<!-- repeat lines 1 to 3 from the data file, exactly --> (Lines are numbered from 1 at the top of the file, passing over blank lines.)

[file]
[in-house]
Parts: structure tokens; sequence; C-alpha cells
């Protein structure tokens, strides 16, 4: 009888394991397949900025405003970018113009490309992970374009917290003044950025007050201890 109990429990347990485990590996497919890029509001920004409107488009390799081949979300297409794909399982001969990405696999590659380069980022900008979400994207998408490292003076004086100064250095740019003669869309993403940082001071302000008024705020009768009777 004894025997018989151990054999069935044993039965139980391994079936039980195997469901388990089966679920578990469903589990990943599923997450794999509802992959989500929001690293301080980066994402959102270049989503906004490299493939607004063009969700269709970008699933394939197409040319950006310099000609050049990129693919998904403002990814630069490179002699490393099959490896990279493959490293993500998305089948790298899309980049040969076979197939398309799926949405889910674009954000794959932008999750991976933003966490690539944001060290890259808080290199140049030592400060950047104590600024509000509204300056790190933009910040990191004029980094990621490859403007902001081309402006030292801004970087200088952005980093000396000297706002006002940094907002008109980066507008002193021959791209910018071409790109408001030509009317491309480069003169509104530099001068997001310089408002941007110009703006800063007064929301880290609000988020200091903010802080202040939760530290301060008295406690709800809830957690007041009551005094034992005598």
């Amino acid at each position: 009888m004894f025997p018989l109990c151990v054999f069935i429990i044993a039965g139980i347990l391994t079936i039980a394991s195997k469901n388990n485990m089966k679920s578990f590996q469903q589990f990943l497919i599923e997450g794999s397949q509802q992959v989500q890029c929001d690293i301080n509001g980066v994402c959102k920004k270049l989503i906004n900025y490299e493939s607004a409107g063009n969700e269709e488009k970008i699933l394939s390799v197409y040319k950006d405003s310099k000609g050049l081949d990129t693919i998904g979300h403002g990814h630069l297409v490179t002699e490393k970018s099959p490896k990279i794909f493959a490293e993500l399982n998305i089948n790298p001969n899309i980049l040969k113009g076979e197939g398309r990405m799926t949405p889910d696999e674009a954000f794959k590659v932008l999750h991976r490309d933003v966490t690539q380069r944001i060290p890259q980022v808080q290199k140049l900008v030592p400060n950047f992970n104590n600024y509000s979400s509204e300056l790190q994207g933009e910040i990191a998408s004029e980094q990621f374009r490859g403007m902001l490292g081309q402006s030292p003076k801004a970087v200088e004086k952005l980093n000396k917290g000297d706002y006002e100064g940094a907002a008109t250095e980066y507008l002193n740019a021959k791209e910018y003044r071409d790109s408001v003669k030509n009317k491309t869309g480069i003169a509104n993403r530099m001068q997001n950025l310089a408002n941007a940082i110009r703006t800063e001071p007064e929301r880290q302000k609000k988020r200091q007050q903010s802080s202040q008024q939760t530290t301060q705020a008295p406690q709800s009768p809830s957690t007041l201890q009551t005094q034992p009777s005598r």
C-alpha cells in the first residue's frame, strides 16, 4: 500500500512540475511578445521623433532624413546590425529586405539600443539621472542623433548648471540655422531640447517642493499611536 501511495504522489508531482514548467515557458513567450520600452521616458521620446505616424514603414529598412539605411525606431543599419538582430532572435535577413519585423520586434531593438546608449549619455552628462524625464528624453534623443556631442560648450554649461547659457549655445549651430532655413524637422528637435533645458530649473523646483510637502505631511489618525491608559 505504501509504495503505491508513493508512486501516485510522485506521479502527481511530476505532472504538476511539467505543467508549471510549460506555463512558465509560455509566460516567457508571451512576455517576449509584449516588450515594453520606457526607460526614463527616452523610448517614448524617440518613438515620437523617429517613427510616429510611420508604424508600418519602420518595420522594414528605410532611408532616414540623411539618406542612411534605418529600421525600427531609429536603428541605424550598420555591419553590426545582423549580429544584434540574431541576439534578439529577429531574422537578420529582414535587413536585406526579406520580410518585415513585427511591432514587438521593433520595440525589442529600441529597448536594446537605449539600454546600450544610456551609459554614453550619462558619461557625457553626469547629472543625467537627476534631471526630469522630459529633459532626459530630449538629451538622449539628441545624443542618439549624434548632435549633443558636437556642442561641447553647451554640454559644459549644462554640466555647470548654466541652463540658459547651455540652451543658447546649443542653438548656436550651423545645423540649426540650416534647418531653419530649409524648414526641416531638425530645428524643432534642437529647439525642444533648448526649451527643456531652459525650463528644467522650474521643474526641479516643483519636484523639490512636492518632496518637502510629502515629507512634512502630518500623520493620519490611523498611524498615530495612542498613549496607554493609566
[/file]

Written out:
[in-house]
Parts: structure tokens; sequence; C-alpha cells
């Protein structure tokens, strides 16, 4: 009888394991397949900025405003970018113009490309992970374009917290003044950025007050201890 109990429990347990485990590996497919890029509001920004409107488009390799081949979300297409794909399982001969990405696999590659380069980022900008979400994207998408490292003076004086100064250095740019003669869309993403940082001071302000008024705020009768009777 004894025997018989151990054999069935044993039965139980391994079936039980195997469901388990089966679920578990469903589990990943599923997450794999509802992959989500929001690293301080980066994402959102270049989503906004490299493939607004063009969700269709970008699933394939197409040319950006310099000609050049990129693919998904403002990814630069490179002699490393099959490896990279493959490293993500998305089948790298899309980049040969076979197939398309799926949405889910674009954000794959932008999750991976933003966490690539944001060290890259808080290199140049030592400060950047104590600024509000509204300056790190933009910040990191004029980094990621490859403007902001081309402006030292801004970087200088952005980093000396000297706002006002940094907002008109980066507008002193021959791209910018071409790109408001030509009317491309480069003169509104530099001068997001310089408002941007110009703006800063007064929301880290609000988020200091903010802080202040939760530290301060008295406690709800809830957690007041009551005094034992005598």